Ernest Hemingway did more to influence the style of English prose
than any other writer of his time. Publication of The Sun Also
Rises and A Farewell to Arms immediately established him
as one of the greatest literary lights of the 20th century. His
classic novella The Old Man and the Sea won the Pulitzer
Prize in 1953. Hemingway was awarded the Nobel Prize for Literature
in 1954. He died in 1961.
Patrick Wilson has starred on Broadway in Barefoot in the Park, Oklahoma! (Tony Award nominated), and The Full Monty (Tony nomination, Drama League Award). His film credits include Little Children, Phantom of the Opera, Hard Candy, and the HBO Mini series Angels in America (Golden Globe and Emmy nominations).
A few shards survive in the sandy ruins of Hemingway's garden of Eden: the pastoral and sensual delights of loving and swimming in Provence and Spain; the pleasure the hero, a novelist, feels when he writes ``truly'' about his father and hunting in Africa. The rest is madness, cruelty, and corruption. Unfortunately, neither the joy nor the terror profoundly engages the reader. The bisexual grotesqueries that bind David Bourne, his antic wife, and their complaisant woman lover are for the most part silly or banal, not even sufficiently bizarre to shock. What we have here is juiceless gossip. As fiction, the book utterly failsclumsily plotted, thematically vague and indecisive, the characters unfleshed caricatures. Even Hemingway's lyrical eloquence is stripped to frayed cliches. How then to justify publishing an edited version of a manuscript Hemingway labored over unsuccessfully for 15 years? Arthur Waldhorn, English Dept., City Coll., CUNY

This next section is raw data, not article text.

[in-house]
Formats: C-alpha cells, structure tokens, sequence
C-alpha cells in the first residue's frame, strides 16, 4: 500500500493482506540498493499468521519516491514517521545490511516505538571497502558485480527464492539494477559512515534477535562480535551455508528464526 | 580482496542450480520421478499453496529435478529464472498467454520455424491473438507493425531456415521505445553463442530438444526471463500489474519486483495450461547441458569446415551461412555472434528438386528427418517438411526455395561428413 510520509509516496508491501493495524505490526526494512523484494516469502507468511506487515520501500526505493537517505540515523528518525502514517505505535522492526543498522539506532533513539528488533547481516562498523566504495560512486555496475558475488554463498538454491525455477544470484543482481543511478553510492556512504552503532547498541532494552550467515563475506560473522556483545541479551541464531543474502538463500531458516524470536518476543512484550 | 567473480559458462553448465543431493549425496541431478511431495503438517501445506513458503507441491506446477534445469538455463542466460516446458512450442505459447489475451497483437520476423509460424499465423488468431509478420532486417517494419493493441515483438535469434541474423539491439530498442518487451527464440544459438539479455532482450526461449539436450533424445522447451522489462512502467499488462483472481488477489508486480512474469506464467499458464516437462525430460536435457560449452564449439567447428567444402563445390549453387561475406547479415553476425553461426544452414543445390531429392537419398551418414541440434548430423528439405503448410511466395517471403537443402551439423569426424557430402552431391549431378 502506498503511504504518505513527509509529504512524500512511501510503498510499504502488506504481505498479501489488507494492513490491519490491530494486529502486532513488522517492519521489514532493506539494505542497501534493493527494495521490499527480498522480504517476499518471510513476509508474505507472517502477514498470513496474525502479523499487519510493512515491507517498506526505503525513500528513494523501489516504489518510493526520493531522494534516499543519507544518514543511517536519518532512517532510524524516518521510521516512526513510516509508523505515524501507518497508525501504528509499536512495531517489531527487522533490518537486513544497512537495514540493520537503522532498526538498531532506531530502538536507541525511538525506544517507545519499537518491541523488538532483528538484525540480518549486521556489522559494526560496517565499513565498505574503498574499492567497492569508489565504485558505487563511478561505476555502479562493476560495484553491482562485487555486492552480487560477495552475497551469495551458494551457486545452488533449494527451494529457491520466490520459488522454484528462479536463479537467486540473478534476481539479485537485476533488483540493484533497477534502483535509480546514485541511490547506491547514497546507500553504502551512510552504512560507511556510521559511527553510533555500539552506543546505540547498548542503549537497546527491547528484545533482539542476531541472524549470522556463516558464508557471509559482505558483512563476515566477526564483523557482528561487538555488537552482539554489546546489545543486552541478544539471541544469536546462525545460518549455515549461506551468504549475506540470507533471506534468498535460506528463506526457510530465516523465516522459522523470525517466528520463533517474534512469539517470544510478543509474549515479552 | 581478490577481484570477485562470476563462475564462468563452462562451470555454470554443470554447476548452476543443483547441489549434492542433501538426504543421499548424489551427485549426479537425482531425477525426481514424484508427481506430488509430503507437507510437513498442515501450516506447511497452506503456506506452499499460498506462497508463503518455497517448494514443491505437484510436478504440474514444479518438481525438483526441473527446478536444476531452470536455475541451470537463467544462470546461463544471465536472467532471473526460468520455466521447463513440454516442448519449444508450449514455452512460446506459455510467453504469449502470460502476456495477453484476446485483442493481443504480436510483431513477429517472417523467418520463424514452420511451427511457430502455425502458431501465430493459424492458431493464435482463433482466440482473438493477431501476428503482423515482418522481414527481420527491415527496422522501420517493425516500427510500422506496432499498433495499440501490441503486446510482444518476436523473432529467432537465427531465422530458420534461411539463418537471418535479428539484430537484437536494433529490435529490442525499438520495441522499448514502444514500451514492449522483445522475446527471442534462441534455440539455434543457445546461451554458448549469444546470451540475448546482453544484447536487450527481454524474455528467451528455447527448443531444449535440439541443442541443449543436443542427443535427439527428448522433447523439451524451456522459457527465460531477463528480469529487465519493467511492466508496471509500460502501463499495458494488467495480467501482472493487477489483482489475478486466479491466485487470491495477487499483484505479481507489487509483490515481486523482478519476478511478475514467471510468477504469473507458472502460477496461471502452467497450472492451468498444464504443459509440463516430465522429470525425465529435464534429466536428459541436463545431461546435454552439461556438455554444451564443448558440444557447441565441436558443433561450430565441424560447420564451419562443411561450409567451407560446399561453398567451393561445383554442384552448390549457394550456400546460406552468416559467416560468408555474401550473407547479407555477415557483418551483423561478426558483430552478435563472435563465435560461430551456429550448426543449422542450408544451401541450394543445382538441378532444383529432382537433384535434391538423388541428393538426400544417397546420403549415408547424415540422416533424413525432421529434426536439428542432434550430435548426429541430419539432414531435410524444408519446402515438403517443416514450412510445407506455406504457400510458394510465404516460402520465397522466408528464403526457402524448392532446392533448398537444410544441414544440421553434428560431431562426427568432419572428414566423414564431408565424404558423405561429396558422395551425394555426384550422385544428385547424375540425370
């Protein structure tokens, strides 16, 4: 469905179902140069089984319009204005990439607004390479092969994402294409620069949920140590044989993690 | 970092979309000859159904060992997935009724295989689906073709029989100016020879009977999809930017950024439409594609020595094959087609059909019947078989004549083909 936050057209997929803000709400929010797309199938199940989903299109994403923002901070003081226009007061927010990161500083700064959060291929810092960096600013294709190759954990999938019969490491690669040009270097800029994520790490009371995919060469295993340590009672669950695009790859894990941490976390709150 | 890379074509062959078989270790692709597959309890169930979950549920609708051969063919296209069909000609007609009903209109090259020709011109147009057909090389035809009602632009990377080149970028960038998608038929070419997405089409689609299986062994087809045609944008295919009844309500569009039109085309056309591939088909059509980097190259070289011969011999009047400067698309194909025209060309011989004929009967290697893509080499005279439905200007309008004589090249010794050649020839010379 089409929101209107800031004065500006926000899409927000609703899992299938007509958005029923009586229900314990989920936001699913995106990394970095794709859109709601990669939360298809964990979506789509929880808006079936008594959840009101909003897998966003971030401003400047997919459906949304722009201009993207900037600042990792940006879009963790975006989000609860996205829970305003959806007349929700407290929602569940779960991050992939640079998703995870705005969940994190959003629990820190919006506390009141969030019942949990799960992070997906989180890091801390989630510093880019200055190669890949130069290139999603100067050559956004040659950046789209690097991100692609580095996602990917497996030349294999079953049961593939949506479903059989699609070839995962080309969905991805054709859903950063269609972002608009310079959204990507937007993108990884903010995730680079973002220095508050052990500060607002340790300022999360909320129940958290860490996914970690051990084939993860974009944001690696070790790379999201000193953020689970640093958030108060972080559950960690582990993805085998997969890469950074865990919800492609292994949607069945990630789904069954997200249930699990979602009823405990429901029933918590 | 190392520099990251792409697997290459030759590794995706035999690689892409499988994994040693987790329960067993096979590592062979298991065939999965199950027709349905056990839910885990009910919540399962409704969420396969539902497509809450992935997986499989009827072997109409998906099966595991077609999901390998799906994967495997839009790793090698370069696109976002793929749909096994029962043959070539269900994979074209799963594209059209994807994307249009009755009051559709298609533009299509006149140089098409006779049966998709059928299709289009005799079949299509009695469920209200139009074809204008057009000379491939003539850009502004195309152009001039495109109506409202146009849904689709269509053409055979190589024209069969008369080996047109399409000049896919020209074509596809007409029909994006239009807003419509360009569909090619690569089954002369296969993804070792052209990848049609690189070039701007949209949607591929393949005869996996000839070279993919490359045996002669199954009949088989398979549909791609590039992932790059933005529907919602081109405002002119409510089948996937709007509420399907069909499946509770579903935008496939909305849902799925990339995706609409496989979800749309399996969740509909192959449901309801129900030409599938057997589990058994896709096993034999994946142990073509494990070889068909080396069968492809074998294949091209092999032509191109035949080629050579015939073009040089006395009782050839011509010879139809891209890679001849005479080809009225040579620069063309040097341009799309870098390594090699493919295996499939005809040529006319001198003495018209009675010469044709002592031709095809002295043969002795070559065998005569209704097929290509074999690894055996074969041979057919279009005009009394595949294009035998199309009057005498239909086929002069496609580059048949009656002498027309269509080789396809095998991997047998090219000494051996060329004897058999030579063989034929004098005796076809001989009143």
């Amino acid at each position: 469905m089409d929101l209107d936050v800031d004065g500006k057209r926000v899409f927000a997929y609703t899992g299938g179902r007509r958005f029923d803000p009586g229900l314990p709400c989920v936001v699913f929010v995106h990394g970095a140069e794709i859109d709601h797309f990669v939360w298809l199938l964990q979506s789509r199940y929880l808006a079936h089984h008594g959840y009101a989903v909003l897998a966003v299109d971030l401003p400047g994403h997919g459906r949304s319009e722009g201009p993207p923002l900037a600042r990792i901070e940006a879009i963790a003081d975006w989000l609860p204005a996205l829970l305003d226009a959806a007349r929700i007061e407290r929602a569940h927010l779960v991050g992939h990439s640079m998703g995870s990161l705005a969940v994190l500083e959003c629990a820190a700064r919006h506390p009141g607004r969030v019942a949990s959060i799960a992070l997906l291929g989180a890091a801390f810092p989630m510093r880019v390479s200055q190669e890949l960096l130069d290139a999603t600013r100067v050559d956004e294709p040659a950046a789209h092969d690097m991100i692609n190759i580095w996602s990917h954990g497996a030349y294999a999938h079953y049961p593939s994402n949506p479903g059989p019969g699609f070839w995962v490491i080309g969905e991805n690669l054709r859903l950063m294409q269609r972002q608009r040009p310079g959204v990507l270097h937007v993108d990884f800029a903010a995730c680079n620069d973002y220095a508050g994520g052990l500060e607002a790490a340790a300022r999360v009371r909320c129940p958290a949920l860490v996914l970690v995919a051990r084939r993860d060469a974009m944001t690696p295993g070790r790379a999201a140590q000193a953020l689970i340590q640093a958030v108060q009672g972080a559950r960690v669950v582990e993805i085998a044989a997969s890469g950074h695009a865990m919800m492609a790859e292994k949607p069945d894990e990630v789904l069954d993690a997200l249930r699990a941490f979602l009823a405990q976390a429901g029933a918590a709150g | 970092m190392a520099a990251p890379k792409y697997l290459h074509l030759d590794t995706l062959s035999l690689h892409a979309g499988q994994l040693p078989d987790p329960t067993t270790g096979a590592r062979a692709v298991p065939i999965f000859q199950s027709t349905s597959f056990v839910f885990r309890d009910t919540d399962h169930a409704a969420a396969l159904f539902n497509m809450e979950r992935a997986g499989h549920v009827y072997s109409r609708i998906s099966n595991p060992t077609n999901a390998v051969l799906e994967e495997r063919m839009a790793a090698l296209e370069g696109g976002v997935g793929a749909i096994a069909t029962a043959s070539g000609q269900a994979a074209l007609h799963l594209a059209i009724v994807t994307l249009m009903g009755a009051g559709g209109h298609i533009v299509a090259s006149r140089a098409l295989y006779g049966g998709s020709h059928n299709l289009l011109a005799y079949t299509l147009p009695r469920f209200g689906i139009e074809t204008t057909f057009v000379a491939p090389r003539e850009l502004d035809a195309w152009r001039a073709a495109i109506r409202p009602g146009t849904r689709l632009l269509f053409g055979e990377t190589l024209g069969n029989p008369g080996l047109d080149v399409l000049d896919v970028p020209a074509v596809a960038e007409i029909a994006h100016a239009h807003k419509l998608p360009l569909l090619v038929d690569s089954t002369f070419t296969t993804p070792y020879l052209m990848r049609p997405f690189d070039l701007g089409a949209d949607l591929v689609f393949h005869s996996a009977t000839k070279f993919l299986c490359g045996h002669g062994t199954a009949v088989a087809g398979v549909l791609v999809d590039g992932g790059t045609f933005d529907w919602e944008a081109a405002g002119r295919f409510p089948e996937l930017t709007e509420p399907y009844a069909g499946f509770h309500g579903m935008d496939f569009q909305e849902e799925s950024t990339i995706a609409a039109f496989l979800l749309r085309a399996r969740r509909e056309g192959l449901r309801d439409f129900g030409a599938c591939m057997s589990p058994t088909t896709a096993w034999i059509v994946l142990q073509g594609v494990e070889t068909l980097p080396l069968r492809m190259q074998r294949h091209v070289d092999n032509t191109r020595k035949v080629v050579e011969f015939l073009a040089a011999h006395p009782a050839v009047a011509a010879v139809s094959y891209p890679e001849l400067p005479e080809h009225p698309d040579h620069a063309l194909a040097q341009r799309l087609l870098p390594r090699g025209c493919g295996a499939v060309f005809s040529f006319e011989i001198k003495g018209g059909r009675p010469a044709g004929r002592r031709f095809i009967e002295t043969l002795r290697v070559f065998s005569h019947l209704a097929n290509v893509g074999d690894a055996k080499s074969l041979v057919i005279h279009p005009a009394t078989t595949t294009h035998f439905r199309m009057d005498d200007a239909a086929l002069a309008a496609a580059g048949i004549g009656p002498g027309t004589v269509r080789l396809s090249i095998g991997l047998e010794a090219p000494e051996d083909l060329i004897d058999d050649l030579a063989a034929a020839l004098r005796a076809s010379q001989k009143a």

"Hemingway's farewell, mannered, thrilling, spoiled, pure, loyal to
its monumental maker and itself and with no knowledge of coming
darkness." -- James Salter, The Washington Post Book
"Hemingway gives you the look and feel of places, the sensuous brilliance of the world's offerings, the excitement of complex relationships, the precision of a hunt or a breakfast, the tensions of sexual intrigue . . . In short, The Garden of Eden is a feast." -- Richard Stern, Chicago Tribune Books
"A miracle, a fresh slant on the old magic." -- John Updike, The New Yorker
An edited version of a narrative abandoned by the Nobel laureate, The Garden of Eden is about a young American couple in Europe on an extended honeymoon. PW stated that while the manuscript is of scholarly interest, it does not hold up as a ``bona fide Hemingway novel.'' (September)